There’s a good reason why you shouldn’t rely on your shutterbug uncle to photograph your wedding. Your wedding day isn’t a dress rehearsal — when a moment passes, it’s gone for good, whether or not Uncle Bob was paying attention.
Selecting your wedding photographer, however, can be a daunting task. “It can be confusing to couples entering their wedding photography search, as there is so much variety in pricing, packaging and process,” say photographers Camille Fortin Bensler and Chadwick Bensler of Jonetsu Studios in Vancouver. That Certain Look
One of the first things to consider is the style and feel that you want captured. “When you look at your dream photographer’s work, does your heart skip a beat?” says Chadwick. “Do you wish to have a similar feel to your images?”
“Stylistically, if you are moved by what you see, go with that to start your search,” adds Camille. “We like to compare it to how one meets their fiancé,” say Vancouver wedding photographers Gina and Chris Chong of Butter Studios. “When you know . . . you know!”
“I recommend that brides and grooms-to-be take a look at various companies’ online portfolios and when they decide on who the top three are, then contact those companies to set up a face-to-face consultation,” explains Chris.
“Keep in mind that many top photographers will also be interviewing you in a way, too,” notes Chadwick. “There are only a limited number of weddings each photographer can accept, and it is usually important to them that they make a great connection with you, also.”
Portfolios Speak Volumes
Looking through a photographer’s complete wedding albums can be an enormous help. “Entire collections speak volumes about consistency and ability,” says Camille. “Are there genuine moments captured at the critical moment (rather than the moment just after, or just before)?”
A style that grabs you will likely suggest a talented artist, but “excellent exposures, sharpness in the right areas and dynamic compositions are some marks of quality photography” to look for, says Chadwick, adding: “Are emotions captured well? Is there attention to detail and storyline? In a collection of hundreds of images, or in an album, are there just a few stand-outs or is the entire collection exemplary?” Another thing to consider, says Camille, is how much of the photographer’s portfolio is real couples versus models and styled shoots. “Styled shoots and real weddings are not comparable,” she explains. “Styled shoots are excellent practice and can be artistically fulfilling to those involved, but the true test of wedding photography skill is, again, how dothose real wedding collections look to you?”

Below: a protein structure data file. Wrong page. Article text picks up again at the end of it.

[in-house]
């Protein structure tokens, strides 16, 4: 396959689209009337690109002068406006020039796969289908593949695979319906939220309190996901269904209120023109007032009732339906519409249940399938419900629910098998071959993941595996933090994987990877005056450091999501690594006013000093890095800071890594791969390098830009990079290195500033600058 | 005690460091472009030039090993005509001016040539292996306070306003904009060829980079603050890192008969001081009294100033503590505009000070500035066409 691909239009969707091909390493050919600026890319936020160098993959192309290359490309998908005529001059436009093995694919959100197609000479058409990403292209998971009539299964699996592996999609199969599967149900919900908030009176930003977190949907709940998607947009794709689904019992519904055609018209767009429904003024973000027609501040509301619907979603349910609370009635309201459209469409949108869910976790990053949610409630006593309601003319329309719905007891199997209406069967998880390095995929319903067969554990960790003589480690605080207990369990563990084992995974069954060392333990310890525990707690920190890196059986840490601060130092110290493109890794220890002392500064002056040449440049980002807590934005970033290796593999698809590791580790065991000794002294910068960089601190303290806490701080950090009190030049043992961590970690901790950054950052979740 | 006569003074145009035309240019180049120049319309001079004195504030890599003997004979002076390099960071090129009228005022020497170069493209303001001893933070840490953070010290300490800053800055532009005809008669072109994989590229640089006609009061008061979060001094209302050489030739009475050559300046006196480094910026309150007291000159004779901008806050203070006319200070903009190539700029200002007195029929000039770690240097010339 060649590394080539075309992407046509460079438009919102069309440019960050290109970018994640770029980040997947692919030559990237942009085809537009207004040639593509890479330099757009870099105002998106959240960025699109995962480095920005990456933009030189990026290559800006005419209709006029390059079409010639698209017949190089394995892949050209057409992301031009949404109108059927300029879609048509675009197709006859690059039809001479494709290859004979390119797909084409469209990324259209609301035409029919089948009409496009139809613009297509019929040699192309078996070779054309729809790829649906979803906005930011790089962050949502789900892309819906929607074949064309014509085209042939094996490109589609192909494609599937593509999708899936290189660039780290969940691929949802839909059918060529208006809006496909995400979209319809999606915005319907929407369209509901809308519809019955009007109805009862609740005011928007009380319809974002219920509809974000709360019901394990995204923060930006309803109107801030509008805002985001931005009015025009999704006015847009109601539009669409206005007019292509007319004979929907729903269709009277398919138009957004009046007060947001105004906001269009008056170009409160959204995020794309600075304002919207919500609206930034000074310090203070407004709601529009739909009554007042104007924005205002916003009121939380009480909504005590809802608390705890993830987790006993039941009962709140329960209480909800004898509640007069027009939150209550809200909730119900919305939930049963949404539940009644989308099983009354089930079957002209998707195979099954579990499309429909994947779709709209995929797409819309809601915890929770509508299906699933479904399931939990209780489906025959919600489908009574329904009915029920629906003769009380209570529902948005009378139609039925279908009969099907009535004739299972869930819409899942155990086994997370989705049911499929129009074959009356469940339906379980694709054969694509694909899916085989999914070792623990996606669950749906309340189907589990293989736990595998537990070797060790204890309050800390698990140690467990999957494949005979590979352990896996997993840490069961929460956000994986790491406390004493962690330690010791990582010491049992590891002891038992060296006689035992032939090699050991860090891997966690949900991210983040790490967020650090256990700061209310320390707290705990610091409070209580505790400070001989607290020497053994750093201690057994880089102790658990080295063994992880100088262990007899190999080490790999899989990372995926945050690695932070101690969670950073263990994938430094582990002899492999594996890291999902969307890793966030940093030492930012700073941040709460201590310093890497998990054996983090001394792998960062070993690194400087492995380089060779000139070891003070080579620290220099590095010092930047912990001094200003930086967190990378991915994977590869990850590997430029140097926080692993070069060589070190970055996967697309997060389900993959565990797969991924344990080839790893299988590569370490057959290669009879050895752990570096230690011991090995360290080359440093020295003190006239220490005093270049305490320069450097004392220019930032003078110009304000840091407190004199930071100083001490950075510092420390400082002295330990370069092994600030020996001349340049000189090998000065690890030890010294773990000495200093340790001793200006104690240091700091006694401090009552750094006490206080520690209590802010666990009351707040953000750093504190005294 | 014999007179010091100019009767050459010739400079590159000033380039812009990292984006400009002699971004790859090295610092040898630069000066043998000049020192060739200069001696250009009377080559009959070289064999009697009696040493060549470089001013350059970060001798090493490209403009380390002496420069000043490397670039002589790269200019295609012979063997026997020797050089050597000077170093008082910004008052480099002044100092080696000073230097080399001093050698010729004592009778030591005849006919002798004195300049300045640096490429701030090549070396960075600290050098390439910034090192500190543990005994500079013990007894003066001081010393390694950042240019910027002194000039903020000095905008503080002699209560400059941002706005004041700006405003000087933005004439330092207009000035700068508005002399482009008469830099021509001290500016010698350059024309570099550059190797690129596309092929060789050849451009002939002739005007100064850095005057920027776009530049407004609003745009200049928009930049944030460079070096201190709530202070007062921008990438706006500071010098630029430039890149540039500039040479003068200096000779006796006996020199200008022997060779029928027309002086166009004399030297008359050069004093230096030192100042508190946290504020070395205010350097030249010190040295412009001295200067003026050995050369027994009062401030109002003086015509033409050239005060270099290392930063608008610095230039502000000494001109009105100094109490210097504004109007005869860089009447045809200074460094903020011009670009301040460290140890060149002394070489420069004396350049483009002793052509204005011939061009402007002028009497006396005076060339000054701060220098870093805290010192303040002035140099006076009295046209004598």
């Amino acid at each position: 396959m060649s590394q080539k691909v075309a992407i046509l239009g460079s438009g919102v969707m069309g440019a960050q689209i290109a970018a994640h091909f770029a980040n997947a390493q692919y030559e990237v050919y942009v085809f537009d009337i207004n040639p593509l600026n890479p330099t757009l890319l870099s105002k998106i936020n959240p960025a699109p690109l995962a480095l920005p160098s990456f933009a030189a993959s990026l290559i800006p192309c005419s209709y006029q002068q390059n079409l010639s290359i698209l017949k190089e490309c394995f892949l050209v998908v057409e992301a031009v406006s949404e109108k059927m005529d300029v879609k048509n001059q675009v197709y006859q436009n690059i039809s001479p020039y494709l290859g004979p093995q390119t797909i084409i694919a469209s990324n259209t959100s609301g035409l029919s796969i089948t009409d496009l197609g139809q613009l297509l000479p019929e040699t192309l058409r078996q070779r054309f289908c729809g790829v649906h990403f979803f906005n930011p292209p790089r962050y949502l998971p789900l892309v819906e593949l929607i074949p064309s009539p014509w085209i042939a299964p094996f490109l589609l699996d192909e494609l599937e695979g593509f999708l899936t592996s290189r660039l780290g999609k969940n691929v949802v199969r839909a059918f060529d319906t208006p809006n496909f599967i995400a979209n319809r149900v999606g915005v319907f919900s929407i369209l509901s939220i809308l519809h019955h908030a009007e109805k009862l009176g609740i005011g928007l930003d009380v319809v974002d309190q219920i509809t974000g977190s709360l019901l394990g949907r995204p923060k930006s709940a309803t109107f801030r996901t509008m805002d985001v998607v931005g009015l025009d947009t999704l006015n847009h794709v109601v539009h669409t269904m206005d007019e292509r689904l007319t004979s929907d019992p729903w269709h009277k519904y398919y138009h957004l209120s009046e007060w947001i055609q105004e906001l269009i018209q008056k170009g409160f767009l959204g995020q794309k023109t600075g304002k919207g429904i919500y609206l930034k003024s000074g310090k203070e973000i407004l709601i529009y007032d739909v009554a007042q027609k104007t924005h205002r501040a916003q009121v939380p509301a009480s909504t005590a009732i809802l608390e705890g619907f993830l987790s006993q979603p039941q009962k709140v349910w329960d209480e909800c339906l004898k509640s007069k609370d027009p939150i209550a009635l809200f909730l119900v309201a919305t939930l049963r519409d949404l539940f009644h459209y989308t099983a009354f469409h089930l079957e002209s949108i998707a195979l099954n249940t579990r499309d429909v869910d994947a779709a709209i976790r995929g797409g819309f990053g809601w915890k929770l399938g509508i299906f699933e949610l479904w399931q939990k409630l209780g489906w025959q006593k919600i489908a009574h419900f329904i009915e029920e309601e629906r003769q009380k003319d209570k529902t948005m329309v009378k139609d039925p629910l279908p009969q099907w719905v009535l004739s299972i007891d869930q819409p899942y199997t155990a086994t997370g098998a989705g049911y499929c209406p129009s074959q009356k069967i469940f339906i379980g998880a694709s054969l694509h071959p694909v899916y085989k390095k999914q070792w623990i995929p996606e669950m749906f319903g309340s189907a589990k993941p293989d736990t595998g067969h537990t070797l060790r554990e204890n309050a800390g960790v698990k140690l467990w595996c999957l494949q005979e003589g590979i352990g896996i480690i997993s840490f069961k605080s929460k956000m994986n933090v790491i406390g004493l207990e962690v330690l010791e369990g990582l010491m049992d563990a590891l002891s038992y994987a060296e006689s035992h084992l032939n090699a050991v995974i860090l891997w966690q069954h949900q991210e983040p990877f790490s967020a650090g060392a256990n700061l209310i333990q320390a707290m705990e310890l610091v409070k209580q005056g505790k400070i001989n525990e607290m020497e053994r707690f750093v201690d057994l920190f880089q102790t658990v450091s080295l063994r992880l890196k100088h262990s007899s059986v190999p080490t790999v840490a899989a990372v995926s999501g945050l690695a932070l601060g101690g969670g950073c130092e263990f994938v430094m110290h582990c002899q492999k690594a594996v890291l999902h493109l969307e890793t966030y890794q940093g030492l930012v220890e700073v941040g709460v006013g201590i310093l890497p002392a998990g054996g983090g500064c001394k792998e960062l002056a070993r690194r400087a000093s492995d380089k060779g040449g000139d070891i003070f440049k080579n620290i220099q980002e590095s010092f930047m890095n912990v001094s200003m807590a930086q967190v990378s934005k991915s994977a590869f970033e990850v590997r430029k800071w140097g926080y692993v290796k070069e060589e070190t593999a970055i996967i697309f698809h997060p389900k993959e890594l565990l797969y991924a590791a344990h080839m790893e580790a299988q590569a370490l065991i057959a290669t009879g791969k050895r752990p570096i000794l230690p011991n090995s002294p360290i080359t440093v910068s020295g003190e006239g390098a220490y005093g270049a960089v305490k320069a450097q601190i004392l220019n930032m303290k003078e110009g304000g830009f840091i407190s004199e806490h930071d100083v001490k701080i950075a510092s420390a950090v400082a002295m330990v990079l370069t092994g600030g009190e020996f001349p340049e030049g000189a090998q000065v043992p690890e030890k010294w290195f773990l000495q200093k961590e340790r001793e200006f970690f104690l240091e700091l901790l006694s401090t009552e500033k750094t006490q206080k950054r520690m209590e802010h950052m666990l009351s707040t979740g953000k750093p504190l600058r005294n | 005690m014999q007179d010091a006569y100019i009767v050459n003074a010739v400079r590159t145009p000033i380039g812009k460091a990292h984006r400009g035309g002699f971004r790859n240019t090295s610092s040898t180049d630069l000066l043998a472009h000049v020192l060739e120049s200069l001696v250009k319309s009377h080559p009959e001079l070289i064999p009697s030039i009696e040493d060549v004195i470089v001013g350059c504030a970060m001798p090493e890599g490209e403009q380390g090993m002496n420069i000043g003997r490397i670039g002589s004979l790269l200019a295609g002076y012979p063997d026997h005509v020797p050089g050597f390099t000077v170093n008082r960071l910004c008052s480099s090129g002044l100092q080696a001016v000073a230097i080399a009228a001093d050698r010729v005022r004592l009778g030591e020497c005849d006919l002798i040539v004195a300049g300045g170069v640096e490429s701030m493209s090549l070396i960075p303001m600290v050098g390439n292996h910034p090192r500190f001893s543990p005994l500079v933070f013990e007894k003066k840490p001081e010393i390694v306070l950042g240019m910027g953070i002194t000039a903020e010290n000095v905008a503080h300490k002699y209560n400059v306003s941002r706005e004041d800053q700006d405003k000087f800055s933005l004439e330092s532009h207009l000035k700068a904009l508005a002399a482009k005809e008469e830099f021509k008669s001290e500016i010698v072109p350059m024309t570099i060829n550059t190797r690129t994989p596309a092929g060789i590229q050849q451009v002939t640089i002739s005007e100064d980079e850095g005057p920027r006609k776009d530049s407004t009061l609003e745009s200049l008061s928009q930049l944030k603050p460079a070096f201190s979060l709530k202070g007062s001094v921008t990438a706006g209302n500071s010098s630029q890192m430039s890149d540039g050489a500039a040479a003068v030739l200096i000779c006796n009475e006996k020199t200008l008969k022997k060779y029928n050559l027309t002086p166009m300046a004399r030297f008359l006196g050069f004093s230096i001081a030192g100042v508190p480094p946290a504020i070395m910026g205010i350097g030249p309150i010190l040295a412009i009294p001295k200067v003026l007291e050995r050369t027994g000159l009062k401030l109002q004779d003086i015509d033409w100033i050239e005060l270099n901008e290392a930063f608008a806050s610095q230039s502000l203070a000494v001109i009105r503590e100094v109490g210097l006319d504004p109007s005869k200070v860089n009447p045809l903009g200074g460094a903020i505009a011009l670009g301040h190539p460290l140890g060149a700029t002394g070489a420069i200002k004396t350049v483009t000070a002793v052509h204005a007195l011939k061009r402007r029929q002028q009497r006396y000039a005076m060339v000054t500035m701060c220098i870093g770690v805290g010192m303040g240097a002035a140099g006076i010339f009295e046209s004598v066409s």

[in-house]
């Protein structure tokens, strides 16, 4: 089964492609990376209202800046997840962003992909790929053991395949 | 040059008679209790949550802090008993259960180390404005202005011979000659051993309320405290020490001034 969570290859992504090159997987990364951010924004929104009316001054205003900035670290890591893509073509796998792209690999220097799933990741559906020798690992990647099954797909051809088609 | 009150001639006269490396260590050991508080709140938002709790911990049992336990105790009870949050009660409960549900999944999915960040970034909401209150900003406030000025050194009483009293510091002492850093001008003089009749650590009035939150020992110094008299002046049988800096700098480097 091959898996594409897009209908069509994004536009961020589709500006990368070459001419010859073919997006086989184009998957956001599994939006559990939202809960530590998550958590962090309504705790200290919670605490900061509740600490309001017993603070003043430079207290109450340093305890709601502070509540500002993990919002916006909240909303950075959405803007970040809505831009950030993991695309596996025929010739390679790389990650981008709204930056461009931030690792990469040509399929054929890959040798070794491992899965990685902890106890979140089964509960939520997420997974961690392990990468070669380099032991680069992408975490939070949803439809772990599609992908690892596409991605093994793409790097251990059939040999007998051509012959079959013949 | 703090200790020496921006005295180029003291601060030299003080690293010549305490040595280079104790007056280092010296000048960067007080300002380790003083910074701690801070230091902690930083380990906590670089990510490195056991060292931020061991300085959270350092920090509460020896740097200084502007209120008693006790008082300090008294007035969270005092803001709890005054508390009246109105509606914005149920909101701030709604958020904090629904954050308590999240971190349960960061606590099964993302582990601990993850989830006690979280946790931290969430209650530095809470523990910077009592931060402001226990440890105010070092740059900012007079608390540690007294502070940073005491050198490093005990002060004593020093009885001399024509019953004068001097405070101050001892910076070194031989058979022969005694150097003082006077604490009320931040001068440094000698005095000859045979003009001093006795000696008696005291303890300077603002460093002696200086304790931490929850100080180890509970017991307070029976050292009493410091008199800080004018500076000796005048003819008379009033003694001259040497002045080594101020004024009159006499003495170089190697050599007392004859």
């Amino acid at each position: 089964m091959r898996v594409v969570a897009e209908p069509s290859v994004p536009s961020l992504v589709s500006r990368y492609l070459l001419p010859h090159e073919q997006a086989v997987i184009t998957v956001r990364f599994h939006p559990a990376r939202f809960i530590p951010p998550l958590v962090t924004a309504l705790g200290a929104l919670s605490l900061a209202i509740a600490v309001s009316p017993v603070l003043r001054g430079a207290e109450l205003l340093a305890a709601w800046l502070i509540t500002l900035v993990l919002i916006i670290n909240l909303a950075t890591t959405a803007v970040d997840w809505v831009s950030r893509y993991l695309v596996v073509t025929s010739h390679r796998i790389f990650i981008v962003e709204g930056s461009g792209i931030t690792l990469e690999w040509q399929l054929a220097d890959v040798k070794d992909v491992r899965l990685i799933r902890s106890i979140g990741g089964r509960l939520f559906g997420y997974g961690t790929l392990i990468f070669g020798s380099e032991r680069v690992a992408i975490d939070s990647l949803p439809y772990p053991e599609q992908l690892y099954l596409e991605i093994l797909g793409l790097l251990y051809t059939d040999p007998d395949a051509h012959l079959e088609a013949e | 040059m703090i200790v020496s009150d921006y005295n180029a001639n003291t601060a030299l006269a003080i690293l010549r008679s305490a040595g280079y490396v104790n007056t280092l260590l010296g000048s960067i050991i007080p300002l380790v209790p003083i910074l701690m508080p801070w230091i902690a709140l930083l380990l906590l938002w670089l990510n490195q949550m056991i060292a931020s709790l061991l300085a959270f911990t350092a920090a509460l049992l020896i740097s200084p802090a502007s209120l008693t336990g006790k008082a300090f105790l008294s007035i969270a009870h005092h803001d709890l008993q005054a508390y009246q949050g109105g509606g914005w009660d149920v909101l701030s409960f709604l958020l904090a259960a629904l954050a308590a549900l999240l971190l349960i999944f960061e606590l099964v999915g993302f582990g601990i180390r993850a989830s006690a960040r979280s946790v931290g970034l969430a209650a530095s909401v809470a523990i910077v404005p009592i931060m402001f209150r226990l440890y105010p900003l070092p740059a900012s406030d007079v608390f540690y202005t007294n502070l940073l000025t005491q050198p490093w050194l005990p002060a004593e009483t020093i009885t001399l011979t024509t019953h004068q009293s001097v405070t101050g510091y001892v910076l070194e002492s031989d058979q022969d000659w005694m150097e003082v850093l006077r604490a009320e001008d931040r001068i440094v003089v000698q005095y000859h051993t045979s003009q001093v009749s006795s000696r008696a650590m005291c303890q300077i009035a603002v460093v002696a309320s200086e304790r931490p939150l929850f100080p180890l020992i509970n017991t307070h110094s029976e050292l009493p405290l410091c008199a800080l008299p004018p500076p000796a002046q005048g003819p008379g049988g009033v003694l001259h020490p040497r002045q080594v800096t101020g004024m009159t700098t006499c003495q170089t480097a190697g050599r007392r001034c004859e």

Adding it Up
Once you’ve narrowed down your list of photographers, you’ll have to consider costs. Generally, say the experts, couples devote about 15 per cent of their overall wedding budget to photography. But you’ll have to decide for yourself how important it is to have beautiful images of your day.
“As there are no re-dos for your wedding day, skimping on your investment in photography is not wise,” says Camille. “Whatever your budget, get the best you can afford. You will not regret it. Excellent photographers can make your other investments in your day look that much better, too.”
“The packages and pricing will vary between wedding photography companies, so there is no set expectation of product and coverage time across the board,” says Chris. As a result, adds Gina, it’s critical to understand exactly what you’re booking: “Definitely do not leave any room for misinterpretation. For example, if the photographer states that they will be providing files for their wedding, the bride should ask if they are non-watermarked high-resolution files. Will all the files be edited? Everything should be clear in the contract and if the photographer does not offer a contract, then questions should definitely be raised for the bride.”
“Consider receiving a quote for all of the coverage and physical artwork [albums, prints, etc.] up front,” says Chadwick, “as many photographers will offer their best rates when they put collections together for you in advance.”
And if you’re hiring a photographer to come with you to a destination wedding, remember that you’ll be expected to pay for all their travel expenses, in addition to their fee.
The Big Decision
When should you secure your dream wedding photographer? “Most wedding photographers will start booking a year in advance,” says Gina. Chadwick’s advice: “Find one as soon as you have your wedding date finalized.”
Once you’ve settled on a budget, consider the type of package, or extent of service, you’d like. “Are you interested in a full-service experience (with album and art services) or are you looking for just a disk of files?” says Chadwick.
Be sure to inquire whether the package you’ve selected includes a second shooter or assistant, as well as backup equipment. “It really depends on the size of the wedding and the lighting situation at the ceremony and reception venues when considering if a second shooter is required,” says Chris.
Experience, style, price and coverage are all important factors when choosing your dream wedding photographer but in the end, let intuition guide you. “Ask all of your friends and family about their experiences and referrals, then rely on your heart and eye to make your decision,” says Camille.